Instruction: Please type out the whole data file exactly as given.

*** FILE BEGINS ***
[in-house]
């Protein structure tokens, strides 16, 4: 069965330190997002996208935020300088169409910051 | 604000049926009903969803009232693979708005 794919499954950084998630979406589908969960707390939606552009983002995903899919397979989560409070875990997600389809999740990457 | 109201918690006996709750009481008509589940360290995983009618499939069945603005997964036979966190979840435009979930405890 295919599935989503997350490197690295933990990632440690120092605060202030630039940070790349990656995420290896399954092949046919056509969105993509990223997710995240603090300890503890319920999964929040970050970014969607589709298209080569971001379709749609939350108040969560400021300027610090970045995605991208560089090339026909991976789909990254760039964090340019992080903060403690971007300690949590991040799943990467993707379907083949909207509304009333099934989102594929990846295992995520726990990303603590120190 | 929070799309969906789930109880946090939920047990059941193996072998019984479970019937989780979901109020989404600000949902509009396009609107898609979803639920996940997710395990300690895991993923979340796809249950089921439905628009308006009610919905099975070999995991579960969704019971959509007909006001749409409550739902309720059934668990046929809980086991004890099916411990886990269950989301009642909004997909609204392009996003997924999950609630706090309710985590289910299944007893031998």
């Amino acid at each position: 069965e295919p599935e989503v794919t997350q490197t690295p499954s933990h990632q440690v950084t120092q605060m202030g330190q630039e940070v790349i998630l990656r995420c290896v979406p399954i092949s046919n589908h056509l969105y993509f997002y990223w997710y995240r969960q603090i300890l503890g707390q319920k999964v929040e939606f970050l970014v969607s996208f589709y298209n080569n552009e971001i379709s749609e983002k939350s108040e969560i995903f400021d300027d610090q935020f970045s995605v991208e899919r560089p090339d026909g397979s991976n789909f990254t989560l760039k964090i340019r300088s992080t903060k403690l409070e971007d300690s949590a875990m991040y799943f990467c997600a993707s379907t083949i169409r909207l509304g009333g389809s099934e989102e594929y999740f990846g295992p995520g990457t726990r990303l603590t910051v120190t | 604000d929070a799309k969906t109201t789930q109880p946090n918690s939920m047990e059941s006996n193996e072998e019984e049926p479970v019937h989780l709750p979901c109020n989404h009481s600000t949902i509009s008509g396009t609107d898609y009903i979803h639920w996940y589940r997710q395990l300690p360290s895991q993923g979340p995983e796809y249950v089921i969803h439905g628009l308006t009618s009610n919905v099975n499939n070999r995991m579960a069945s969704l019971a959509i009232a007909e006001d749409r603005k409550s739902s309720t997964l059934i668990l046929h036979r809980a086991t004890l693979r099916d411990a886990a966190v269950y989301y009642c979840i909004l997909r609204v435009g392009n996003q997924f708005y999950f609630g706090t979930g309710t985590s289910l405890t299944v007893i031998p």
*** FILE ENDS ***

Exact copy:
[in-house]
């Protein structure tokens, strides 16, 4: 069965330190997002996208935020300088169409910051 | 604000049926009903969803009232693979708005 794919499954950084998630979406589908969960707390939606552009983002995903899919397979989560409070875990997600389809999740990457 | 109201918690006996709750009481008509589940360290995983009618499939069945603005997964036979966190979840435009979930405890 295919599935989503997350490197690295933990990632440690120092605060202030630039940070790349990656995420290896399954092949046919056509969105993509990223997710995240603090300890503890319920999964929040970050970014969607589709298209080569971001379709749609939350108040969560400021300027610090970045995605991208560089090339026909991976789909990254760039964090340019992080903060403690971007300690949590991040799943990467993707379907083949909207509304009333099934989102594929990846295992995520726990990303603590120190 | 929070799309969906789930109880946090939920047990059941193996072998019984479970019937989780979901109020989404600000949902509009396009609107898609979803639920996940997710395990300690895991993923979340796809249950089921439905628009308006009610919905099975070999995991579960969704019971959509007909006001749409409550739902309720059934668990046929809980086991004890099916411990886990269950989301009642909004997909609204392009996003997924999950609630706090309710985590289910299944007893031998």
């Amino acid at each position: 069965e295919p599935e989503v794919t997350q490197t690295p499954s933990h990632q440690v950084t120092q605060m202030g330190q630039e940070v790349i998630l990656r995420c290896v979406p399954i092949s046919n589908h056509l969105y993509f997002y990223w997710y995240r969960q603090i300890l503890g707390q319920k999964v929040e939606f970050l970014v969607s996208f589709y298209n080569n552009e971001i379709s749609e983002k939350s108040e969560i995903f400021d300027d610090q935020f970045s995605v991208e899919r560089p090339d026909g397979s991976n789909f990254t989560l760039k964090i340019r300088s992080t903060k403690l409070e971007d300690s949590a875990m991040y799943f990467c997600a993707s379907t083949i169409r909207l509304g009333g389809s099934e989102e594929y999740f990846g295992p995520g990457t726990r990303l603590t910051v120190t | 604000d929070a799309k969906t109201t789930q109880p946090n918690s939920m047990e059941s006996n193996e072998e019984e049926p479970v019937h989780l709750p979901c109020n989404h009481s600000t949902i509009s008509g396009t609107d898609y009903i979803h639920w996940y589940r997710q395990l300690p360290s895991q993923g979340p995983e796809y249950v089921i969803h439905g628009l308006t009618s009610n919905v099975n499939n070999r995991m579960a069945s969704l019971a959509i009232a007909e006001d749409r603005k409550s739902s309720t997964l059934i668990l046929h036979r809980a086991t004890l693979r099916d411990a886990a966190v269950y989301y009642c979840i909004l997909r609204v435009g392009n996003q997924f708005y999950f609630g706090t979930g309710t985590s289910l405890t299944v007893i031998p």